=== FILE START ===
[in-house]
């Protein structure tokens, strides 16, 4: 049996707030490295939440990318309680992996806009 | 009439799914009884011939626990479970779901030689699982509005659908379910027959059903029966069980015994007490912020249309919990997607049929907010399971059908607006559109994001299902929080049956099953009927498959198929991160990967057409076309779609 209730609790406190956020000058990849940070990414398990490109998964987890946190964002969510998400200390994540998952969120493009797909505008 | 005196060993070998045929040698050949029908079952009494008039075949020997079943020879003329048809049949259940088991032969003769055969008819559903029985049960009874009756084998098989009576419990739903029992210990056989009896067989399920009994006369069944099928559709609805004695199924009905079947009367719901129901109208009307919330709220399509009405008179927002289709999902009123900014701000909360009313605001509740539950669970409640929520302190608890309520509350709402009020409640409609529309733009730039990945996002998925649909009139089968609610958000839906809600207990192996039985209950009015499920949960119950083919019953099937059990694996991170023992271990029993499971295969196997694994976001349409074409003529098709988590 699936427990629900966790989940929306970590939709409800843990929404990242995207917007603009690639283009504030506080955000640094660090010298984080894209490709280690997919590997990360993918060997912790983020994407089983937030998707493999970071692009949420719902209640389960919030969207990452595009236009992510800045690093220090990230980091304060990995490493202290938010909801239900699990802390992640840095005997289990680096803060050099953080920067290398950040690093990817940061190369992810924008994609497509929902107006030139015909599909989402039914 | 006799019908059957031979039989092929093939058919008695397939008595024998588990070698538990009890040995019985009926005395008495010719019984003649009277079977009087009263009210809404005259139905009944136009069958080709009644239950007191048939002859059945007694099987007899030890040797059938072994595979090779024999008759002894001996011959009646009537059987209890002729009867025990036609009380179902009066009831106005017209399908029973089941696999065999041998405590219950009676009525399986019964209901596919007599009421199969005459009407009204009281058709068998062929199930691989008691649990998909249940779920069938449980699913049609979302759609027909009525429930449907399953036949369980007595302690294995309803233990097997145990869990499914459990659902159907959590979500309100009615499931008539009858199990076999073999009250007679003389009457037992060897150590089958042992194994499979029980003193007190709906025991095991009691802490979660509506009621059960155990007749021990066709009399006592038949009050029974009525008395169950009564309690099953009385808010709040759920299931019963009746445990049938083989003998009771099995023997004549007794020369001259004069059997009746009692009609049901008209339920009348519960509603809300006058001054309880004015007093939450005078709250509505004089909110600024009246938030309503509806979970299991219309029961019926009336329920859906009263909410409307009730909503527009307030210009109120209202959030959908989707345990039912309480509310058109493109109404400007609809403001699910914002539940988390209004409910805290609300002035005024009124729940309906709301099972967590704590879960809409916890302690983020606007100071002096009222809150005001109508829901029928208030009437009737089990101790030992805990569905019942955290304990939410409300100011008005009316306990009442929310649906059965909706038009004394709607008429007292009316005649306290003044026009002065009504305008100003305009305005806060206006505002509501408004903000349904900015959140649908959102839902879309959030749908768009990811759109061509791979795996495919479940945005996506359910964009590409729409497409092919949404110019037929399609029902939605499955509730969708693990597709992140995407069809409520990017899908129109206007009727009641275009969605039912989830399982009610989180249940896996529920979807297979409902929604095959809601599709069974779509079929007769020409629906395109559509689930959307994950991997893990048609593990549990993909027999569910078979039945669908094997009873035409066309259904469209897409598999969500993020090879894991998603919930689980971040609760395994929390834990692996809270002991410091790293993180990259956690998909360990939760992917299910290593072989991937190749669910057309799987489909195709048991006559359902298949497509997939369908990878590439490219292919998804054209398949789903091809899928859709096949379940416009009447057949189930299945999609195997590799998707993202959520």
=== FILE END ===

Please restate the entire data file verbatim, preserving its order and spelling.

[in-house]
């Protein structure tokens, strides 16, 4: 049996707030490295939440990318309680992996806009 | 009439799914009884011939626990479970779901030689699982509005659908379910027959059903029966069980015994007490912020249309919990997607049929907010399971059908607006559109994001299902929080049956099953009927498959198929991160990967057409076309779609 209730609790406190956020000058990849940070990414398990490109998964987890946190964002969510998400200390994540998952969120493009797909505008 | 005196060993070998045929040698050949029908079952009494008039075949020997079943020879003329048809049949259940088991032969003769055969008819559903029985049960009874009756084998098989009576419990739903029992210990056989009896067989399920009994006369069944099928559709609805004695199924009905079947009367719901129901109208009307919330709220399509009405008179927002289709999902009123900014701000909360009313605001509740539950669970409640929520302190608890309520509350709402009020409640409609529309733009730039990945996002998925649909009139089968609610958000839906809600207990192996039985209950009015499920949960119950083919019953099937059990694996991170023992271990029993499971295969196997694994976001349409074409003529098709988590 699936427990629900966790989940929306970590939709409800843990929404990242995207917007603009690639283009504030506080955000640094660090010298984080894209490709280690997919590997990360993918060997912790983020994407089983937030998707493999970071692009949420719902209640389960919030969207990452595009236009992510800045690093220090990230980091304060990995490493202290938010909801239900699990802390992640840095005997289990680096803060050099953080920067290398950040690093990817940061190369992810924008994609497509929902107006030139015909599909989402039914 | 006799019908059957031979039989092929093939058919008695397939008595024998588990070698538990009890040995019985009926005395008495010719019984003649009277079977009087009263009210809404005259139905009944136009069958080709009644239950007191048939002859059945007694099987007899030890040797059938072994595979090779024999008759002894001996011959009646009537059987209890002729009867025990036609009380179902009066009831106005017209399908029973089941696999065999041998405590219950009676009525399986019964209901596919007599009421199969005459009407009204009281058709068998062929199930691989008691649990998909249940779920069938449980699913049609979302759609027909009525429930449907399953036949369980007595302690294995309803233990097997145990869990499914459990659902159907959590979500309100009615499931008539009858199990076999073999009250007679003389009457037992060897150590089958042992194994499979029980003193007190709906025991095991009691802490979660509506009621059960155990007749021990066709009399006592038949009050029974009525008395169950009564309690099953009385808010709040759920299931019963009746445990049938083989003998009771099995023997004549007794020369001259004069059997009746009692009609049901008209339920009348519960509603809300006058001054309880004015007093939450005078709250509505004089909110600024009246938030309503509806979970299991219309029961019926009336329920859906009263909410409307009730909503527009307030210009109120209202959030959908989707345990039912309480509310058109493109109404400007609809403001699910914002539940988390209004409910805290609300002035005024009124729940309906709301099972967590704590879960809409916890302690983020606007100071002096009222809150005001109508829901029928208030009437009737089990101790030992805990569905019942955290304990939410409300100011008005009316306990009442929310649906059965909706038009004394709607008429007292009316005649306290003044026009002065009504305008100003305009305005806060206006505002509501408004903000349904900015959140649908959102839902879309959030749908768009990811759109061509791979795996495919479940945005996506359910964009590409729409497409092919949404110019037929399609029902939605499955509730969708693990597709992140995407069809409520990017899908129109206007009727009641275009969605039912989830399982009610989180249940896996529920979807297979409902929604095959809601599709069974779509079929007769020409629906395109559509689930959307994950991997893990048609593990549990993909027999569910078979039945669908094997009873035409066309259904469209897409598999969500993020090879894991998603919930689980971040609760395994929390834990692996809270002991410091790293993180990259956690998909360990939760992917299910290593072989991937190749669910057309799987489909195709048991006559359902298949497509997939369908990878590439490219292919998804054209398949789903091809899928859709096949379940416009009447057949189930299945999609195997590799998707993202959520």